Die Mannschaft were heavy favourites to progress to the tournament decider given they had won their previous 15 competitive internationals and boast a 100 per cent record at the Euros heading into the last-four clash, but they succumbed to a Mario Balotelli double, with Özil’s late penalty proving in vain.
Low has been castigated over his team selection, with reports suggesting that some of the changes he made caused unrest in the dressing room, but the 52-year-old coach has the full support of Özil.
“We should not change everything because of one result,” the Real Madrid attacking midfielder told Welt am Sonntag. “We won 15 games with the same team.
“Because of one tight result, the three games in the group stage are being overlooked and now there is a discussion over sacking the coach. We have got a lot of praise for many years now, especially from abroad, so how is that everything is suddenly all wrong?
“To win a title, everything must be right. But you also need some luck. To have been in the semi-finals four times in a row [going back to the 2006 World Cup] is a great achievement.
“We’re doing everything to win a title but it’s not so easy.”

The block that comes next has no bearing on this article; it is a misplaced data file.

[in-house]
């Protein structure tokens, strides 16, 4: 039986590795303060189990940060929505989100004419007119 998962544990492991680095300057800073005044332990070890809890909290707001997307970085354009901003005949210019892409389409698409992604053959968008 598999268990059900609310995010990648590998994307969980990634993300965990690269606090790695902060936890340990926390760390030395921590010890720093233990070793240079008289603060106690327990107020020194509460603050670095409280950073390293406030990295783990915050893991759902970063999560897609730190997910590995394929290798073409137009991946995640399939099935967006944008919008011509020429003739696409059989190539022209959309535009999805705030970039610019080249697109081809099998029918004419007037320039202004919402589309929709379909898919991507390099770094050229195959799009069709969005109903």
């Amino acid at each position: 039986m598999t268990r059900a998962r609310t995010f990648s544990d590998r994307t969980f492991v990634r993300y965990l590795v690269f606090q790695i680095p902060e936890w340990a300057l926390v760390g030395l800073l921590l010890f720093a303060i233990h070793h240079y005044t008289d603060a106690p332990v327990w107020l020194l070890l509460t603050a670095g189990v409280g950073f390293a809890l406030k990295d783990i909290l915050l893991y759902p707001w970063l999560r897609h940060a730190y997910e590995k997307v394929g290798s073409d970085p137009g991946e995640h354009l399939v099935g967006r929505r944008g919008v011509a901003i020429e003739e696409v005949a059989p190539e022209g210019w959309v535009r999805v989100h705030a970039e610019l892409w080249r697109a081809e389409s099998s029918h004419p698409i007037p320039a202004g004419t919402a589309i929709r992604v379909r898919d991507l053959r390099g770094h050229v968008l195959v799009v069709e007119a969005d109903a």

Germany have triumphed in just one of their four successive semi-finals, against Turkey at Euro 2008, but they were ultimately beaten by Spain in the final.
WARSAW (Reuters) – A touch of star quality from Mario Balotelli plus a familiar mixture of experience and canny defending saw Italy quash a young Germany side 2-1 on Thursday and book a place in the Euro 2012 final against holders Spain.
The semi-final victory thanks to Balotelli’s first-half double extended Italy’s unbeaten run against Germany in major tournaments to eight games and Mesut Özil’s late consolation penalty only disguised what was a comprehensive success.
There was real desperation about three-time champion Germany’s attempts to get back into the game from early in the second half and, before Italy defender Federico Balzaretti’s late handball in the area, all they could muster was a series of hopeful crosses despite forcing 14 corners.
Italy missed a host of chances to make it 3-0 and put the game beyond any doubt after Balotelli had left the field complaining of cramp just after the hour.
The game’s highlight was the 21-year-old striker’s stunning second goal late in the first half, created when he peeled away from his marker to latch onto a Riccardo Montolivo through ball and drive it high into the net.
“The career of Mario Balotelli has only just begun. He’s brilliant, but this was a team effort,” said Italy coach Cesare Prandelli.
“We have played an extraordinary game. We have given an example of how to show grace and an attachment to the shirt.”